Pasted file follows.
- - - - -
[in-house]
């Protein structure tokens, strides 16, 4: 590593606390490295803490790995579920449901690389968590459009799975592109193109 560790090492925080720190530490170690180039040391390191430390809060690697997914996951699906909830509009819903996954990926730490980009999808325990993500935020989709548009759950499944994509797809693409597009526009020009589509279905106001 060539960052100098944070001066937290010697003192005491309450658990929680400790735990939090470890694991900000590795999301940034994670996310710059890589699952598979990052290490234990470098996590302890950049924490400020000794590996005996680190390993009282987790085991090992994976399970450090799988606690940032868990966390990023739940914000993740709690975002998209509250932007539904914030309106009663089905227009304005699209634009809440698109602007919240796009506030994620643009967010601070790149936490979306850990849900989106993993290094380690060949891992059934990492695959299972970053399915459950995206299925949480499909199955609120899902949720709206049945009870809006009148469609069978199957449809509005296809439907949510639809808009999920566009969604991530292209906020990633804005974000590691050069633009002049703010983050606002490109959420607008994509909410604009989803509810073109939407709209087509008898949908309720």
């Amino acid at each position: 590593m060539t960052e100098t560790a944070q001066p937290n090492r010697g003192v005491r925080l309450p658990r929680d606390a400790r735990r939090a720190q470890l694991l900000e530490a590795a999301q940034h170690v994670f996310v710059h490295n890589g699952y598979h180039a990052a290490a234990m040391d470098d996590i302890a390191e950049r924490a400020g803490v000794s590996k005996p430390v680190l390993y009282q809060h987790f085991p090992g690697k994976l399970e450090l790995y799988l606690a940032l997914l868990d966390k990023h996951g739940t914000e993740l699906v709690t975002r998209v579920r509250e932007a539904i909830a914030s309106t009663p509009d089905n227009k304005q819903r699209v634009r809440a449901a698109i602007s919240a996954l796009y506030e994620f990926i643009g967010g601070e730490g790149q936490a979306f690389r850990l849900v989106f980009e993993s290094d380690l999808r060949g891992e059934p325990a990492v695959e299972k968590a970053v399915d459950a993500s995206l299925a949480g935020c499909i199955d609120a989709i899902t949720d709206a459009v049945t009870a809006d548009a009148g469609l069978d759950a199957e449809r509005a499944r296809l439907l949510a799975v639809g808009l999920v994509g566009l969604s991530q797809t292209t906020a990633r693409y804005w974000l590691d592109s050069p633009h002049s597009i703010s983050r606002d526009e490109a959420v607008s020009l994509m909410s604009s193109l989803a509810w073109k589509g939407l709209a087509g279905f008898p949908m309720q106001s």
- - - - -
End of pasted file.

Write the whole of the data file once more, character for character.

[in-house]
């Protein structure tokens, strides 16, 4: 590593606390490295803490790995579920449901690389968590459009799975592109193109 560790090492925080720190530490170690180039040391390191430390809060690697997914996951699906909830509009819903996954990926730490980009999808325990993500935020989709548009759950499944994509797809693409597009526009020009589509279905106001 060539960052100098944070001066937290010697003192005491309450658990929680400790735990939090470890694991900000590795999301940034994670996310710059890589699952598979990052290490234990470098996590302890950049924490400020000794590996005996680190390993009282987790085991090992994976399970450090799988606690940032868990966390990023739940914000993740709690975002998209509250932007539904914030309106009663089905227009304005699209634009809440698109602007919240796009506030994620643009967010601070790149936490979306850990849900989106993993290094380690060949891992059934990492695959299972970053399915459950995206299925949480499909199955609120899902949720709206049945009870809006009148469609069978199957449809509005296809439907949510639809808009999920566009969604991530292209906020990633804005974000590691050069633009002049703010983050606002490109959420607008994509909410604009989803509810073109939407709209087509008898949908309720």
């Amino acid at each position: 590593m060539t960052e100098t560790a944070q001066p937290n090492r010697g003192v005491r925080l309450p658990r929680d606390a400790r735990r939090a720190q470890l694991l900000e530490a590795a999301q940034h170690v994670f996310v710059h490295n890589g699952y598979h180039a990052a290490a234990m040391d470098d996590i302890a390191e950049r924490a400020g803490v000794s590996k005996p430390v680190l390993y009282q809060h987790f085991p090992g690697k994976l399970e450090l790995y799988l606690a940032l997914l868990d966390k990023h996951g739940t914000e993740l699906v709690t975002r998209v579920r509250e932007a539904i909830a914030s309106t009663p509009d089905n227009k304005q819903r699209v634009r809440a449901a698109i602007s919240a996954l796009y506030e994620f990926i643009g967010g601070e730490g790149q936490a979306f690389r850990l849900v989106f980009e993993s290094d380690l999808r060949g891992e059934p325990a990492v695959e299972k968590a970053v399915d459950a993500s995206l299925a949480g935020c499909i199955d609120a989709i899902t949720d709206a459009v049945t009870a809006d548009a009148g469609l069978d759950a199957e449809r509005a499944r296809l439907l949510a799975v639809g808009l999920v994509g566009l969604s991530q797809t292209t906020a990633r693409y804005w974000l590691d592109s050069p633009h002049s597009i703010s983050r606002d526009e490109a959420v607008s020009l994509m909410s604009s193109l989803a509810w073109k589509g939407l709209a087509g279905f008898p949908m309720q106001s």